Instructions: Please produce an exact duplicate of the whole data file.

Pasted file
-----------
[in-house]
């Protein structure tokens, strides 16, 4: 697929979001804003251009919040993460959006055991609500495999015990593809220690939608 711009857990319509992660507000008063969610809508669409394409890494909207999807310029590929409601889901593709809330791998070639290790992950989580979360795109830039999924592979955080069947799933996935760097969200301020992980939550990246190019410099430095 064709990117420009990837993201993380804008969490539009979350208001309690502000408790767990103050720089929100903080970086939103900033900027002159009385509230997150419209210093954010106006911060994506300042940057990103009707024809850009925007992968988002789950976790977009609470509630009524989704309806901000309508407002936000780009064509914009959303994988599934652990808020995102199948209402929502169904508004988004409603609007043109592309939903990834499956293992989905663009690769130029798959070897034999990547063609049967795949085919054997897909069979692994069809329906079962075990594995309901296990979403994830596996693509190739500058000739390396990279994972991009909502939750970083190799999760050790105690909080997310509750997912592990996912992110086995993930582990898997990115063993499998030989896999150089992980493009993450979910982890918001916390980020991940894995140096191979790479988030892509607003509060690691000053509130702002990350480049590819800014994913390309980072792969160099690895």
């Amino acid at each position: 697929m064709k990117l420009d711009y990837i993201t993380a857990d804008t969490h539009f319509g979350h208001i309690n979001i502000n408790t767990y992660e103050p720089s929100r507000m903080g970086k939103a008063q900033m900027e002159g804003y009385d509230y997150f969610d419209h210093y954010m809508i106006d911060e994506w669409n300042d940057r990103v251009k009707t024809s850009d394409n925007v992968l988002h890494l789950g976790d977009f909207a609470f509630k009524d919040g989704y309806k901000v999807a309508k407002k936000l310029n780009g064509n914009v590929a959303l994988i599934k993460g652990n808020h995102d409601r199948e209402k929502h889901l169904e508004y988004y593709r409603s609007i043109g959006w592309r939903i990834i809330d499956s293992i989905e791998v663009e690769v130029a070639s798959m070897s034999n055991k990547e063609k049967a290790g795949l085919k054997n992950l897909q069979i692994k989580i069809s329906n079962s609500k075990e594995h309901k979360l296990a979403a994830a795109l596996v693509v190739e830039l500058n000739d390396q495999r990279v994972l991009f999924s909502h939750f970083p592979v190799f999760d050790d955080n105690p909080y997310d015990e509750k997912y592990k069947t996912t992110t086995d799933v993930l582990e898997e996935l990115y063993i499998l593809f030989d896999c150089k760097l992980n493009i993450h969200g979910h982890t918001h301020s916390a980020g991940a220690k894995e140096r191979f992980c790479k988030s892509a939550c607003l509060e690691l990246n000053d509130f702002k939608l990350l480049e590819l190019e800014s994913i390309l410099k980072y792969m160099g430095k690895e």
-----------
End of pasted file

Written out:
[in-house]
């Protein structure tokens, strides 16, 4: 697929979001804003251009919040993460959006055991609500495999015990593809220690939608 711009857990319509992660507000008063969610809508669409394409890494909207999807310029590929409601889901593709809330791998070639290790992950989580979360795109830039999924592979955080069947799933996935760097969200301020992980939550990246190019410099430095 064709990117420009990837993201993380804008969490539009979350208001309690502000408790767990103050720089929100903080970086939103900033900027002159009385509230997150419209210093954010106006911060994506300042940057990103009707024809850009925007992968988002789950976790977009609470509630009524989704309806901000309508407002936000780009064509914009959303994988599934652990808020995102199948209402929502169904508004988004409603609007043109592309939903990834499956293992989905663009690769130029798959070897034999990547063609049967795949085919054997897909069979692994069809329906079962075990594995309901296990979403994830596996693509190739500058000739390396990279994972991009909502939750970083190799999760050790105690909080997310509750997912592990996912992110086995993930582990898997990115063993499998030989896999150089992980493009993450979910982890918001916390980020991940894995140096191979790479988030892509607003509060690691000053509130702002990350480049590819800014994913390309980072792969160099690895």
């Amino acid at each position: 697929m064709k990117l420009d711009y990837i993201t993380a857990d804008t969490h539009f319509g979350h208001i309690n979001i502000n408790t767990y992660e103050p720089s929100r507000m903080g970086k939103a008063q900033m900027e002159g804003y009385d509230y997150f969610d419209h210093y954010m809508i106006d911060e994506w669409n300042d940057r990103v251009k009707t024809s850009d394409n925007v992968l988002h890494l789950g976790d977009f909207a609470f509630k009524d919040g989704y309806k901000v999807a309508k407002k936000l310029n780009g064509n914009v590929a959303l994988i599934k993460g652990n808020h995102d409601r199948e209402k929502h889901l169904e508004y988004y593709r409603s609007i043109g959006w592309r939903i990834i809330d499956s293992i989905e791998v663009e690769v130029a070639s798959m070897s034999n055991k990547e063609k049967a290790g795949l085919k054997n992950l897909q069979i692994k989580i069809s329906n079962s609500k075990e594995h309901k979360l296990a979403a994830a795109l596996v693509v190739e830039l500058n000739d390396q495999r990279v994972l991009f999924s909502h939750f970083p592979v190799f999760d050790d955080n105690p909080y997310d015990e509750k997912y592990k069947t996912t992110t086995d799933v993930l582990e898997e996935l990115y063993i499998l593809f030989d896999c150089k760097l992980n493009i993450h969200g979910h982890t918001h301020s916390a980020g991940a220690k894995e140096r191979f992980c790479k988030s892509a939550c607003l509060e690691l990246n000053d509130f702002k939608l990350l480049e590819l190019e800014s994913i390309l410099k980072y792969m160099g430095k690895e």